What milestones have marked your path to adulthood?
A friend recently sent me a fifth-grade photo of himself, wondering if I could guess who he was.
It was pretty clear.
In my second-grade class photo, maybe third, I’m surrounded by a sea of perfectly composed little girls, their braids neat, hands folded on their laps, gleaming patent-leather Mary Janes, skirts, tight, bright smiles.
There I am, a happy mess — hair that desperately needs brushing, my front tooth missing, well-worn sneakers.
Except for the gap teeth, I’d say that’s still me. I’ve always been someone who — as early photos reveal — is often less worried about appearing perfect than having fun and being comfortable, the sort of kid whose worst tantrums erupted if my clothes felt constricting or I had to wear shoes I couldn’t run in.
In an early photo, taken in a London park, I’m wearing a lovely wool coat, holding a paper bag and looking a little anxious. It’s not clear if I am holding a cookie or about to feed some birds. But I recognize the mix of style (boiled wool double-breasted coat with nice sleeve details), anxiety, food.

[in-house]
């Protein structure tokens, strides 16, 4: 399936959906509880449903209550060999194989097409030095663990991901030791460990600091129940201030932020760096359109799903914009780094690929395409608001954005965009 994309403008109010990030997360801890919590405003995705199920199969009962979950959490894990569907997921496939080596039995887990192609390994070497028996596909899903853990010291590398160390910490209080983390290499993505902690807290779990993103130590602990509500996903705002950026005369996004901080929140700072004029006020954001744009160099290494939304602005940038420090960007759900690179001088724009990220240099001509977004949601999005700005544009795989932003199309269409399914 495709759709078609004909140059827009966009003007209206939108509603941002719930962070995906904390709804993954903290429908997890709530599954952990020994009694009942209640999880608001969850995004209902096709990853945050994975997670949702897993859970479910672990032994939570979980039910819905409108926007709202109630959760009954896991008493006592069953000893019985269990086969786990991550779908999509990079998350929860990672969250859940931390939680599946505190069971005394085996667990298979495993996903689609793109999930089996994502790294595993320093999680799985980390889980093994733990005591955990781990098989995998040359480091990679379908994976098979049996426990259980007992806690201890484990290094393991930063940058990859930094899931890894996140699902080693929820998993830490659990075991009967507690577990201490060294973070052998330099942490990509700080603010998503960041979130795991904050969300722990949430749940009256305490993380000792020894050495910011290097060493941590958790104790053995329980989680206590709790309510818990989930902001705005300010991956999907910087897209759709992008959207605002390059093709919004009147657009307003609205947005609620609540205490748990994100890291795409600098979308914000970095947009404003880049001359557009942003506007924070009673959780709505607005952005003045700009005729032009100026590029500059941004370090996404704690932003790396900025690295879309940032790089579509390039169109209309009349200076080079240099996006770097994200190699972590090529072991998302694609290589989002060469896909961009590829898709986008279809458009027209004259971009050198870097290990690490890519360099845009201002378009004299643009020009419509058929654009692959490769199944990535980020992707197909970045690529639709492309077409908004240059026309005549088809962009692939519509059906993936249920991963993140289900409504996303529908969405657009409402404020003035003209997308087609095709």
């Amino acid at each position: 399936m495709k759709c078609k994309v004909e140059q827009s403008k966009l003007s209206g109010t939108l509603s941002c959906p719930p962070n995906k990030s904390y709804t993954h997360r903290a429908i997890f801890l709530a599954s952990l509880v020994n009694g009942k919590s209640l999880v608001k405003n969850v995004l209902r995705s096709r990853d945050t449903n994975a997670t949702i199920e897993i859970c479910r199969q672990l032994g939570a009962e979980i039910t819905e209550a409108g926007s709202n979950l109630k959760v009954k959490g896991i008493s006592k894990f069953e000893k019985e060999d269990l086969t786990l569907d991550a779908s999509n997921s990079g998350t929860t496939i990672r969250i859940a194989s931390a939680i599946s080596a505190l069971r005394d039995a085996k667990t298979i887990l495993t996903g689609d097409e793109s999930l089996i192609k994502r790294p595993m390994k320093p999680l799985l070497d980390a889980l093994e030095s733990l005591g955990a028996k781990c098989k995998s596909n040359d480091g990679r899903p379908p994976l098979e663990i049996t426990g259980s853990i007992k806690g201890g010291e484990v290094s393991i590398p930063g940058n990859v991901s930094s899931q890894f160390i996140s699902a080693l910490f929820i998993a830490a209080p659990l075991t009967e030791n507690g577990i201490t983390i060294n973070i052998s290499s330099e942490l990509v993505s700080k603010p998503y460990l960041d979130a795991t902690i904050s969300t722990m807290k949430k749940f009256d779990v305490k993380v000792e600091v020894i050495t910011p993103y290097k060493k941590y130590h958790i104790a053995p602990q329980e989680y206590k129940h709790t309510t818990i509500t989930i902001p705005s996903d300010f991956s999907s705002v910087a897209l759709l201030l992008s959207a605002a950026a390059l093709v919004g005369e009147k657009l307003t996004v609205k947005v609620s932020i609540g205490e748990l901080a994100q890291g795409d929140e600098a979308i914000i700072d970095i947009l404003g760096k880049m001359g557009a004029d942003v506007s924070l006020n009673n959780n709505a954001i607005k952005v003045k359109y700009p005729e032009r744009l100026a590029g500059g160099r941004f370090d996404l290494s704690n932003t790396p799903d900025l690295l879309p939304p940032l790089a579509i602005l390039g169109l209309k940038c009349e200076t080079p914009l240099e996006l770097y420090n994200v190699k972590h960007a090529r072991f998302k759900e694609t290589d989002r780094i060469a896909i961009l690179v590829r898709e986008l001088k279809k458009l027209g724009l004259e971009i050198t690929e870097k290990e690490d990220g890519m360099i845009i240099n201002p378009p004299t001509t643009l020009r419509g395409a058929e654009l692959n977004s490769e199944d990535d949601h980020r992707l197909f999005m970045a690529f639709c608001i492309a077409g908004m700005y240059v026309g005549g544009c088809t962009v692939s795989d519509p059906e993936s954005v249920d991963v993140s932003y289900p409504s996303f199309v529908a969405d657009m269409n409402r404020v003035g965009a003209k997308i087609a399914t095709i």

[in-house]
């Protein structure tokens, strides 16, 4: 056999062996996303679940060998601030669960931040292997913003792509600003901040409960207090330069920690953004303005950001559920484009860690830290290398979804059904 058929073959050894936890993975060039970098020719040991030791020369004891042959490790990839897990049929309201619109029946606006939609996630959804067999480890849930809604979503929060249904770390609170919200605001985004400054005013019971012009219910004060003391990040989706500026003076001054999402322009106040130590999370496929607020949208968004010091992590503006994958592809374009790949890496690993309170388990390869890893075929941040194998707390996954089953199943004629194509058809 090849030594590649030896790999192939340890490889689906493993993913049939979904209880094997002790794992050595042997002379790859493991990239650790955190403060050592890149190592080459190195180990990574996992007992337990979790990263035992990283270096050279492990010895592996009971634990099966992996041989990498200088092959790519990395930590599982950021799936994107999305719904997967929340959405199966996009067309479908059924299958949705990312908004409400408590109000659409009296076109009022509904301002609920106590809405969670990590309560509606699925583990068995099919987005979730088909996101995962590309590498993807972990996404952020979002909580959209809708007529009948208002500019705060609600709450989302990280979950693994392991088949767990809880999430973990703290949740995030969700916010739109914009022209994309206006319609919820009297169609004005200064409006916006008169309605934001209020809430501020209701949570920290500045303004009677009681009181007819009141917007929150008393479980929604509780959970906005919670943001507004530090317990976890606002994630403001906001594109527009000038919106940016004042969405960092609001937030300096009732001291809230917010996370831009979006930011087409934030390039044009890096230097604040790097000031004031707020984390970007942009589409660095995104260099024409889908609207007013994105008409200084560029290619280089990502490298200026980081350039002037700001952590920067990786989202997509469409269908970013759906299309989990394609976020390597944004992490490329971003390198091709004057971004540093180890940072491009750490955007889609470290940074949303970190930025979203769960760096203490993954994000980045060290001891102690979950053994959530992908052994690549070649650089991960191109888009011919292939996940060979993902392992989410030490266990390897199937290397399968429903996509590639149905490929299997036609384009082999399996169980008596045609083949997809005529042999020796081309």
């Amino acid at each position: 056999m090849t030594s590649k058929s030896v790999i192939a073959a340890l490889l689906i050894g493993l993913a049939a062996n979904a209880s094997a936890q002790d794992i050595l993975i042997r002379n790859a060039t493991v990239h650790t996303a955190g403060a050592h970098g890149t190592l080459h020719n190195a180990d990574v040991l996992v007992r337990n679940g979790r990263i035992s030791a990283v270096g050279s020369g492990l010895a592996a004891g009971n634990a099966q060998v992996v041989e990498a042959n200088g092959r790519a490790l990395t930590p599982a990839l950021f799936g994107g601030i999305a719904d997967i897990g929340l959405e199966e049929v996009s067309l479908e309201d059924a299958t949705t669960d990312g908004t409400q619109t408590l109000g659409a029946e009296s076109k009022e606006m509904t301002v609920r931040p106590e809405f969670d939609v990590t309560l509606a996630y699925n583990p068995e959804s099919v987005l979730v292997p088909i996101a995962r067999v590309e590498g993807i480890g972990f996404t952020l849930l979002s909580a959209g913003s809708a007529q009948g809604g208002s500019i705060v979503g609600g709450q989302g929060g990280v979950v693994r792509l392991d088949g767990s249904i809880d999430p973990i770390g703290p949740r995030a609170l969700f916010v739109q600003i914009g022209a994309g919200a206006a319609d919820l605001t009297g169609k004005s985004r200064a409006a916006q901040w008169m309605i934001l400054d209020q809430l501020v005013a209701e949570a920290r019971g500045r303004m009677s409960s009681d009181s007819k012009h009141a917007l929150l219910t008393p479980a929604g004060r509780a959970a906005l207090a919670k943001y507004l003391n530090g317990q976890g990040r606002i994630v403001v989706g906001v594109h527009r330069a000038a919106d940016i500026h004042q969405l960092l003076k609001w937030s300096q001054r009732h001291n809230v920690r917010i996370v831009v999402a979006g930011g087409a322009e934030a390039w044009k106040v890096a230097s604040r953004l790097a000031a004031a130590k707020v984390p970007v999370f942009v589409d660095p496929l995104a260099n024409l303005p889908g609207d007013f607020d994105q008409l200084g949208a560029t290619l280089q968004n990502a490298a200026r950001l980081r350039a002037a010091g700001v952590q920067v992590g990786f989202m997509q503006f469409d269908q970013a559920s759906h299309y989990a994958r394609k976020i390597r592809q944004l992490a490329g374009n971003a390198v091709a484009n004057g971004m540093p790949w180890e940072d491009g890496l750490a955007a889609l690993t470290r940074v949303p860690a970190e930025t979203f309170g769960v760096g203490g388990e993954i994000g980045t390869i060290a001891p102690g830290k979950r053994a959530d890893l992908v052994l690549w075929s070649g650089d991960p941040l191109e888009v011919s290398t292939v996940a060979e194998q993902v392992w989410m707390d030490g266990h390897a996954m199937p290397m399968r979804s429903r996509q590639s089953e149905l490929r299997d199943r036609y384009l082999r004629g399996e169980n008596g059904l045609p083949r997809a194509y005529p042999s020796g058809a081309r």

These three themes, including feeling antsy if I can’t travel overseas every year or so, have remained consistent for me. I love great food and enjoy cooking and entertaining. I’m a worrier — my sweetie’s nickname for me is N-squared (for Nervous Nellie). And I do passionately love elegance and beauty.
I had my photo taken this week for an article about me in the local newspaper. What an agony of self-consciousness! What to wear? What decisions will people make about me when they see it? Will it make them want to buy my new book — or avoid it because of something in my demeanor, clothing, smile?
I was so fretful about how I would appear, not so much from vanity as…not sure. Fear of disdain? Of losing readers? (Surely my choice of clothing that day, a black blazer and softly draped cowlneck blouse, would also gain me some!)
I was badly bullied by a small gang of boys for three long years in high school, and have ever since felt terribly self-conscious about how I look, even though I know objectively I’m attractive and can dress stylishly, even on a budget.
It’s hard to shed that teenage persona, of fearfulness and judgment.
When did you realize who you were — and are you still OK with being that person today?